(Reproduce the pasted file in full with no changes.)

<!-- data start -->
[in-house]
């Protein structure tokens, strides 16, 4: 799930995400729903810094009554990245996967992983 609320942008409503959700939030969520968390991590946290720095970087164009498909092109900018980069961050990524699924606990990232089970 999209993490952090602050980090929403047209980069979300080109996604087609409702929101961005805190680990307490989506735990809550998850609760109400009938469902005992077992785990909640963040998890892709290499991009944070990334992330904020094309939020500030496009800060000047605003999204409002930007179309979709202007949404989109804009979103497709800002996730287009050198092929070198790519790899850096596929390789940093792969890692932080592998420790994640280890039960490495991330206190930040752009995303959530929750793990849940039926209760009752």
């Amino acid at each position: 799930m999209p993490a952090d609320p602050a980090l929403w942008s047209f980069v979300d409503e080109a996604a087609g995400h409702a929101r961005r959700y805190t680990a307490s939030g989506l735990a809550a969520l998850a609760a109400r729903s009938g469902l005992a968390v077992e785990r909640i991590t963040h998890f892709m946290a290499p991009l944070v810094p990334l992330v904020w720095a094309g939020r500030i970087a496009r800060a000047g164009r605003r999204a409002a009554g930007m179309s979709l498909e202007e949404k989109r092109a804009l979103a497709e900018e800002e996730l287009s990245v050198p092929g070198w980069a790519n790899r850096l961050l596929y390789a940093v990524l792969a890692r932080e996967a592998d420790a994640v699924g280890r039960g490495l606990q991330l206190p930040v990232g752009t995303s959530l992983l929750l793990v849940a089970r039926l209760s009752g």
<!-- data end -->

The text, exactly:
[in-house]
């Protein structure tokens, strides 16, 4: 799930995400729903810094009554990245996967992983 609320942008409503959700939030969520968390991590946290720095970087164009498909092109900018980069961050990524699924606990990232089970 999209993490952090602050980090929403047209980069979300080109996604087609409702929101961005805190680990307490989506735990809550998850609760109400009938469902005992077992785990909640963040998890892709290499991009944070990334992330904020094309939020500030496009800060000047605003999204409002930007179309979709202007949404989109804009979103497709800002996730287009050198092929070198790519790899850096596929390789940093792969890692932080592998420790994640280890039960490495991330206190930040752009995303959530929750793990849940039926209760009752």
């Amino acid at each position: 799930m999209p993490a952090d609320p602050a980090l929403w942008s047209f980069v979300d409503e080109a996604a087609g995400h409702a929101r961005r959700y805190t680990a307490s939030g989506l735990a809550a969520l998850a609760a109400r729903s009938g469902l005992a968390v077992e785990r909640i991590t963040h998890f892709m946290a290499p991009l944070v810094p990334l992330v904020w720095a094309g939020r500030i970087a496009r800060a000047g164009r605003r999204a409002a009554g930007m179309s979709l498909e202007e949404k989109r092109a804009l979103a497709e900018e800002e996730l287009s990245v050198p092929g070198w980069a790519n790899r850096l961050l596929y390789a940093v990524l792969a890692r932080e996967a592998d420790a994640v699924g280890r039960g490495l606990q991330l206190p930040v990232g752009t995303s959530l992983l929750l793990v849940a089970r039926l209760s009752g």